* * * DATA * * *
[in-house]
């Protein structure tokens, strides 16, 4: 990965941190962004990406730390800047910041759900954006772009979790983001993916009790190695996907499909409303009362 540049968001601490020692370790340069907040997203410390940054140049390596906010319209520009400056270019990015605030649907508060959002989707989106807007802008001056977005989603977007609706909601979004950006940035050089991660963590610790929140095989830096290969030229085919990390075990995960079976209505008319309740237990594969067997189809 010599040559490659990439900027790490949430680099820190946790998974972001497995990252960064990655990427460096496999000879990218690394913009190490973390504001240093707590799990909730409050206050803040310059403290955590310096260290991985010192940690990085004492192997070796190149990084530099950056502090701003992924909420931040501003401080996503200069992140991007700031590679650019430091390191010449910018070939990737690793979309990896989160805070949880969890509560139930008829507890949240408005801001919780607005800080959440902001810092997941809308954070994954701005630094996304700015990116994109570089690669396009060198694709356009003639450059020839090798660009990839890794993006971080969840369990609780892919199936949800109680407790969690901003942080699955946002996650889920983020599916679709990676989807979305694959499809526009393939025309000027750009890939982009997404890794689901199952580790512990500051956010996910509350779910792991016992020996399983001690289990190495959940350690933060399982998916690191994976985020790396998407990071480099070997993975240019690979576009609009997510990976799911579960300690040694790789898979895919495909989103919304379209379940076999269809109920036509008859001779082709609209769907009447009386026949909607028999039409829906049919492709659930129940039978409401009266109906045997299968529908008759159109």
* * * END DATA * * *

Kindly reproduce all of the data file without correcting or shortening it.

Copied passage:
[in-house]
């Protein structure tokens, strides 16, 4: 990965941190962004990406730390800047910041759900954006772009979790983001993916009790190695996907499909409303009362 540049968001601490020692370790340069907040997203410390940054140049390596906010319209520009400056270019990015605030649907508060959002989707989106807007802008001056977005989603977007609706909601979004950006940035050089991660963590610790929140095989830096290969030229085919990390075990995960079976209505008319309740237990594969067997189809 010599040559490659990439900027790490949430680099820190946790998974972001497995990252960064990655990427460096496999000879990218690394913009190490973390504001240093707590799990909730409050206050803040310059403290955590310096260290991985010192940690990085004492192997070796190149990084530099950056502090701003992924909420931040501003401080996503200069992140991007700031590679650019430091390191010449910018070939990737690793979309990896989160805070949880969890509560139930008829507890949240408005801001919780607005800080959440902001810092997941809308954070994954701005630094996304700015990116994109570089690669396009060198694709356009003639450059020839090798660009990839890794993006971080969840369990609780892919199936949800109680407790969690901003942080699955946002996650889920983020599916679709990676989807979305694959499809526009393939025309000027750009890939982009997404890794689901199952580790512990500051956010996910509350779910792991016992020996399983001690289990190495959940350690933060399982998916690191994976985020790396998407990071480099070997993975240019690979576009609009997510990976799911579960300690040694790789898979895919495909989103919304379209379940076999269809109920036509008859001779082709609209769907009447009386026949909607028999039409829906049919492709659930129940039978409401009266109906045997299968529908008759159109």